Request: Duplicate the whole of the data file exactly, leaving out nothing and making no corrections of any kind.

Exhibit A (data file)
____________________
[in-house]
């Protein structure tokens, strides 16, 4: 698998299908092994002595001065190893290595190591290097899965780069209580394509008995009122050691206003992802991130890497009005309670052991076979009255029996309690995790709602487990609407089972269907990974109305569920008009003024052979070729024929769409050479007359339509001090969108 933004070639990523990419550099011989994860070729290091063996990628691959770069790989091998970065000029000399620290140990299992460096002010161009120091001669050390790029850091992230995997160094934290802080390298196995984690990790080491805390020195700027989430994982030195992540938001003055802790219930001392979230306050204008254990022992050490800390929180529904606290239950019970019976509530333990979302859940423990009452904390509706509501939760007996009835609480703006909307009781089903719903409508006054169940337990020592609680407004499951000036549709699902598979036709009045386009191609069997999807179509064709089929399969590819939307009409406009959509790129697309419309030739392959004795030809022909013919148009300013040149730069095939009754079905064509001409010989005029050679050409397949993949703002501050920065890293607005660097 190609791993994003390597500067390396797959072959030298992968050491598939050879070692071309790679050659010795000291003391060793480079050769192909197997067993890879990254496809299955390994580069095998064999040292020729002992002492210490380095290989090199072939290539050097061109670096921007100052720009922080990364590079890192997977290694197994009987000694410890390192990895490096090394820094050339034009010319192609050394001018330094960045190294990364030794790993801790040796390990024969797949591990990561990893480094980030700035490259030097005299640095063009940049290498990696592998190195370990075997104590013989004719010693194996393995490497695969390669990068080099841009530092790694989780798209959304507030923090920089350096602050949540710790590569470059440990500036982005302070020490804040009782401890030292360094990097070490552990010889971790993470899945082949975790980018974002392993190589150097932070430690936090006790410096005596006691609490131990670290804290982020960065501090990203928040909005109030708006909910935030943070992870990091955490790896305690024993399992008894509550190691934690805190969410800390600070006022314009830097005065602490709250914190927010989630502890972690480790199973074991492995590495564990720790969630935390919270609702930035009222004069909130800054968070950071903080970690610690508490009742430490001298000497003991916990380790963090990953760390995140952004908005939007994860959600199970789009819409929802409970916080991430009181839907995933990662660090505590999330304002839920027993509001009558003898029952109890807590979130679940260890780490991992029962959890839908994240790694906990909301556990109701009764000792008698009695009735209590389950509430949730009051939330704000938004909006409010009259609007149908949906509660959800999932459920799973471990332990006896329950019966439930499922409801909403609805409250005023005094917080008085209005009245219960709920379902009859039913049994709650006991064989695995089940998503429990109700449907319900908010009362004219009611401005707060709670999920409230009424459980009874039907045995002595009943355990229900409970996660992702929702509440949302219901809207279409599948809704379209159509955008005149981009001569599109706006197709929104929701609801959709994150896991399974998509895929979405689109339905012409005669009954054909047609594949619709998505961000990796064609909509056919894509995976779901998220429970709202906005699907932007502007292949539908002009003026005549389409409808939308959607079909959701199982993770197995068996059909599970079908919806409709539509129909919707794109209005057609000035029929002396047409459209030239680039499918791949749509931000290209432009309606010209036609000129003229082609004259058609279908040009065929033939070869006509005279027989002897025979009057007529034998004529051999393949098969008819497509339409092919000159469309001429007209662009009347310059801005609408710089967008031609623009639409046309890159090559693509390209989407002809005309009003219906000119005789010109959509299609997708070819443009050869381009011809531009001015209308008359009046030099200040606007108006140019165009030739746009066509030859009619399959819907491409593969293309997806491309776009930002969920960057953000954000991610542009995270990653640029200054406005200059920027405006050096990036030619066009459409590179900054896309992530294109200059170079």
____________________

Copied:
[in-house]
């Protein structure tokens, strides 16, 4: 698998299908092994002595001065190893290595190591290097899965780069209580394509008995009122050691206003992802991130890497009005309670052991076979009255029996309690995790709602487990609407089972269907990974109305569920008009003024052979070729024929769409050479007359339509001090969108 933004070639990523990419550099011989994860070729290091063996990628691959770069790989091998970065000029000399620290140990299992460096002010161009120091001669050390790029850091992230995997160094934290802080390298196995984690990790080491805390020195700027989430994982030195992540938001003055802790219930001392979230306050204008254990022992050490800390929180529904606290239950019970019976509530333990979302859940423990009452904390509706509501939760007996009835609480703006909307009781089903719903409508006054169940337990020592609680407004499951000036549709699902598979036709009045386009191609069997999807179509064709089929399969590819939307009409406009959509790129697309419309030739392959004795030809022909013919148009300013040149730069095939009754079905064509001409010989005029050679050409397949993949703002501050920065890293607005660097 190609791993994003390597500067390396797959072959030298992968050491598939050879070692071309790679050659010795000291003391060793480079050769192909197997067993890879990254496809299955390994580069095998064999040292020729002992002492210490380095290989090199072939290539050097061109670096921007100052720009922080990364590079890192997977290694197994009987000694410890390192990895490096090394820094050339034009010319192609050394001018330094960045190294990364030794790993801790040796390990024969797949591990990561990893480094980030700035490259030097005299640095063009940049290498990696592998190195370990075997104590013989004719010693194996393995490497695969390669990068080099841009530092790694989780798209959304507030923090920089350096602050949540710790590569470059440990500036982005302070020490804040009782401890030292360094990097070490552990010889971790993470899945082949975790980018974002392993190589150097932070430690936090006790410096005596006691609490131990670290804290982020960065501090990203928040909005109030708006909910935030943070992870990091955490790896305690024993399992008894509550190691934690805190969410800390600070006022314009830097005065602490709250914190927010989630502890972690480790199973074991492995590495564990720790969630935390919270609702930035009222004069909130800054968070950071903080970690610690508490009742430490001298000497003991916990380790963090990953760390995140952004908005939007994860959600199970789009819409929802409970916080991430009181839907995933990662660090505590999330304002839920027993509001009558003898029952109890807590979130679940260890780490991992029962959890839908994240790694906990909301556990109701009764000792008698009695009735209590389950509430949730009051939330704000938004909006409010009259609007149908949906509660959800999932459920799973471990332990006896329950019966439930499922409801909403609805409250005023005094917080008085209005009245219960709920379902009859039913049994709650006991064989695995089940998503429990109700449907319900908010009362004219009611401005707060709670999920409230009424459980009874039907045995002595009943355990229900409970996660992702929702509440949302219901809207279409599948809704379209159509955008005149981009001569599109706006197709929104929701609801959709994150896991399974998509895929979405689109339905012409005669009954054909047609594949619709998505961000990796064609909509056919894509995976779901998220429970709202906005699907932007502007292949539908002009003026005549389409409808939308959607079909959701199982993770197995068996059909599970079908919806409709539509129909919707794109209005057609000035029929002396047409459209030239680039499918791949749509931000290209432009309606010209036609000129003229082609004259058609279908040009065929033939070869006509005279027989002897025979009057007529034998004529051999393949098969008819497509339409092919000159469309001429007209662009009347310059801005609408710089967008031609623009639409046309890159090559693509390209989407002809005309009003219906000119005789010109959509299609997708070819443009050869381009011809531009001015209308008359009046030099200040606007108006140019165009030739746009066509030859009619399959819907491409593969293309997806491309776009930002969920960057953000954000991610542009995270990653640029200054406005200059920027405006050096990036030619066009459409590179900054896309992530294109200059170079």